status. With this level of confidentiality, our staff will neither confirm nor deny
a patient’s presence at the hospital. Room and telephone numbers will not be
disclosed. Flowers, mail or other parcels will be returned to the sender.
Electrical Appliances
Please inform your caregiver if you brought small electrical appliances such as a
hair dryer or razor. For your safety, such appliances need to be checked to make
sure their cords are safe.
Fire Safety
If you hear a fire alarm (chimes or bells) or see flashing lights, please stay where
you are until you receive further instructions from your caregiver. During an
alarm, please leave all fire doors closed for your protection.
Locked Units
To ensure the safety of our patients, all units are locked from approximately
7 p.m. to 7 a.m., or as needed for security reasons. Please follow instructions
on the doors to gain access to the unit.
Lost and Found
If you get home and discover something was left behind, please call
515-241-5437 and ask for the floor where your child stayed. If the item is
not there, it may have been placed in Lost and Found. Please call Public Safety
at 515-241-6476 to have them check Lost and Found.
Special regulations are in effect in areas where patients are receiving oxygen.
Electrically-operated equipment and aerosol products are not permitted.
Any safety concern needs to be reported to your caregiver or manager.
Security/Public Safety
Our hospital has an in-house public safety department, which provides many
services for patients and visitors 24 hours a day. Some of these services include:
lost and found, escort services and vehicle assistance. If you need help, contact
the nursing staff or call 515-241-6476.
To maintain a healthy and safe environment for patients and visitors, Iowa
Methodist and Blank Children’s are tobacco free facilities both inside and
outside (including cigarettes, cigars, chewing tobacco, snuff, pipes, etc.).
Tobacco use is not allowed in any of our buildings or on areas maintained
by UnityPoint Health – Des Moines, including grounds, parking lots, ramps,
sidewalks and plazas.
Secondhand smoke is a mixture of smoke exhaled by smokers and smoke from
the end of a cigarette, cigar or pipe. Secondhand smoke contains more than
4,000 chemicals, including more than 60 that are known to cause cancer.
Exposure to secondhand smoke is considered involuntary smoking and is
extremely dangerous to children. Here’s why:
l Children’s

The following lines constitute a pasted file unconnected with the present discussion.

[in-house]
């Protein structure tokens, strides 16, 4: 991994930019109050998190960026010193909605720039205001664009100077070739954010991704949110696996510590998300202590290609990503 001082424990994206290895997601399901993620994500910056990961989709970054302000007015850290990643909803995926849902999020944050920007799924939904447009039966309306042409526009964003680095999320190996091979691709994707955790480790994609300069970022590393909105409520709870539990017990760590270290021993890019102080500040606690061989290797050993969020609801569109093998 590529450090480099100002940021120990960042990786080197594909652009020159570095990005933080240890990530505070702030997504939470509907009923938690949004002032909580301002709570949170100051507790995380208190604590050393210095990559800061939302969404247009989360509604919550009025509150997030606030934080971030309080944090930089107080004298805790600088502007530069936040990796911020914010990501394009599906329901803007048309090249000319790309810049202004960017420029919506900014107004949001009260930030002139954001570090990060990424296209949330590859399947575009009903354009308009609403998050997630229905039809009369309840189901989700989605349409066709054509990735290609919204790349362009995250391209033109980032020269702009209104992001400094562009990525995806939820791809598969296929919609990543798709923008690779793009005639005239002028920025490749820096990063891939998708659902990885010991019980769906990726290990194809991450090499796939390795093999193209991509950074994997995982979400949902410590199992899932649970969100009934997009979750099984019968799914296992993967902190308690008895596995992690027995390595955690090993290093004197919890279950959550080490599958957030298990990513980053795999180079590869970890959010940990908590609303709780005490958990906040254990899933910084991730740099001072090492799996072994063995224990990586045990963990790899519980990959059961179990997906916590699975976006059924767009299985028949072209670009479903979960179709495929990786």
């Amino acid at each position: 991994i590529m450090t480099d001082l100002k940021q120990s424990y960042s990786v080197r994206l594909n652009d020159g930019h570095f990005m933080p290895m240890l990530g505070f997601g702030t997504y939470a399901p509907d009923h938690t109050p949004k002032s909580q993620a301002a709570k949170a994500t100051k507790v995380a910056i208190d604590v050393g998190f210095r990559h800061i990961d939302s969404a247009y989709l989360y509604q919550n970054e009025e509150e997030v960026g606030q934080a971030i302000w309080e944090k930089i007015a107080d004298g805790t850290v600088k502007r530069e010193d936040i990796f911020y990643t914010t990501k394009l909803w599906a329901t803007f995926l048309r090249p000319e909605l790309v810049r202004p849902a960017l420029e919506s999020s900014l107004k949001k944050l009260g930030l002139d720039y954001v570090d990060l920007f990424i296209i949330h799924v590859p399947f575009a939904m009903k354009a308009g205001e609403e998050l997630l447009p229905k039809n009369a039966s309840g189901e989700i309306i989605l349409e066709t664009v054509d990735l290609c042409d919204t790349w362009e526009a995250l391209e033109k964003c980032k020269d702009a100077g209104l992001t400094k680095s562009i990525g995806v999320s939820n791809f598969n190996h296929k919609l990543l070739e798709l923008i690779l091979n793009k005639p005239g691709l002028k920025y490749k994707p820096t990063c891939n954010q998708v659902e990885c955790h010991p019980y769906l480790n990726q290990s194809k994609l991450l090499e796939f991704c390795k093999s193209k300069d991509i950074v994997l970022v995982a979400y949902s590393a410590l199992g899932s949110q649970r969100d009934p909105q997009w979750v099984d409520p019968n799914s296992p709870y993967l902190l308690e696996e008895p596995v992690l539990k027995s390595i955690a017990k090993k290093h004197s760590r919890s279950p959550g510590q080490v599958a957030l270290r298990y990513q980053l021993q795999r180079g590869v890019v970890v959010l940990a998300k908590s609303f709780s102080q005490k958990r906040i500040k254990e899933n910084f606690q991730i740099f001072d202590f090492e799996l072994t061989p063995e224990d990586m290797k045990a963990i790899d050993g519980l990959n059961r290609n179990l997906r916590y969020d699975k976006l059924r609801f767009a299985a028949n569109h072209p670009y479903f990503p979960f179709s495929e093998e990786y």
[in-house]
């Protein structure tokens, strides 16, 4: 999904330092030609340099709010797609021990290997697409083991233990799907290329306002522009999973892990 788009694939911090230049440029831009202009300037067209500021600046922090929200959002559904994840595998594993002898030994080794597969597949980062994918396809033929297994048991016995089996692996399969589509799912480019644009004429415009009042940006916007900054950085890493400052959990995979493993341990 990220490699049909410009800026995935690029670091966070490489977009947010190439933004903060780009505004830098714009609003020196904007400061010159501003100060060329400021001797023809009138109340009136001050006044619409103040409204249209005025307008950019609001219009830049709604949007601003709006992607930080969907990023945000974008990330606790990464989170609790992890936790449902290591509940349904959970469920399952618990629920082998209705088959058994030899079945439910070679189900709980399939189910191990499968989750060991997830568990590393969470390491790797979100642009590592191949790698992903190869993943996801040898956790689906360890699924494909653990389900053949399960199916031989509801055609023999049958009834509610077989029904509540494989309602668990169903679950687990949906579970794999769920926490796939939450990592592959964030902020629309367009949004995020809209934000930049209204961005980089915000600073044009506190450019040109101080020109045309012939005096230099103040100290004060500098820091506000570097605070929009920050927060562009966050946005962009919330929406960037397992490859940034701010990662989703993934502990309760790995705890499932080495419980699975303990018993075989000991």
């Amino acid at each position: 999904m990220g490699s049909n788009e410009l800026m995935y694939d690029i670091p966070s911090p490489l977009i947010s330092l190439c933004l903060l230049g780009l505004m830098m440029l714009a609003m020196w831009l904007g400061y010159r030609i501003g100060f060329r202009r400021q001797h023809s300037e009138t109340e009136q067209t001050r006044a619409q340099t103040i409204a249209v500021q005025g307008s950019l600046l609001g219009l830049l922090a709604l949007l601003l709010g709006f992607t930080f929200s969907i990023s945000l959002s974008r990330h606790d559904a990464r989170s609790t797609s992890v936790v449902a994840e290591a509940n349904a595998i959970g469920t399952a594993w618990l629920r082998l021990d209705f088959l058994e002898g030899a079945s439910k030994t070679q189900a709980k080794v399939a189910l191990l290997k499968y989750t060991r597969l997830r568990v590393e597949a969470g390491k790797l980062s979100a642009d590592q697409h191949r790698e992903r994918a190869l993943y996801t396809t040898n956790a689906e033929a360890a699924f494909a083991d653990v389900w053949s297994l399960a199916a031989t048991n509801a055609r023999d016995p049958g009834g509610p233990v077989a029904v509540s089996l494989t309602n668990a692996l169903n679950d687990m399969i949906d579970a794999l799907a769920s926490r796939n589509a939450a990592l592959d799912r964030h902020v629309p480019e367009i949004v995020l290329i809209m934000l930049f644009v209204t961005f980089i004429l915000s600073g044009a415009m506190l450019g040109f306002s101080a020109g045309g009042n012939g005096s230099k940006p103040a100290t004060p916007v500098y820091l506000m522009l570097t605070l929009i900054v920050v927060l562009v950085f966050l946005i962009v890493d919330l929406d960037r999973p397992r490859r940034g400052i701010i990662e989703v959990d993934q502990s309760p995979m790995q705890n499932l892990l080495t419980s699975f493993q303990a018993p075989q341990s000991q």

l Young
bodies absorb more harmful tobacco chemicals than adults.
children are not able to say that smoke bothers them.
l Children
have a harder time fighting off illness.
l Children
are not able to move away from smoke.
The best thing you can do for your children is to not smoke around them and
not let them be around anyone who is smoking. There are resources available
to help you quit smoking. Contact:
l Quitline
Iowa – 1-800-QUIT-NOW –
l American
Lung Association – 1-800-LUNGUSA –
If you have questions about our tobacco-free policy or cessation options that
are available while you’re on our campus, please talk with your caregiver.
Patient and Family Handbook
Family members are partners in the care of their child and are welcome to stay
with their child 24 hours a day. Bedside accommodations for one adult family
member are available. It is important for siblings to be included in the healthcare experience; however, an adult must accompany siblings under the age of
14. If you need help in preparing siblings for what they may experience and
promote their ability to cope with the situation, please ask your caregiver. For
siblings of babies in the NICU, please check with the communication station
for sibling guidelines as the guidelines change seasonally.
Overnight family members must be at least 18 years old. Parents are welcome
to stay anytime. Appropriate attire must be worn. If family member’s clothing
becomes soiled, you will be offered a gown to wear while your clothing is being
laundered. It is a good idea to bring a change of clothing. Hospital scrubs can
not be issued for security reasons.
NOTE: Anyone who has symptoms of a contagious illness such as fever, cough,
cold, vomiting, diarrhea, cold sore or rash should not visit patients. Parents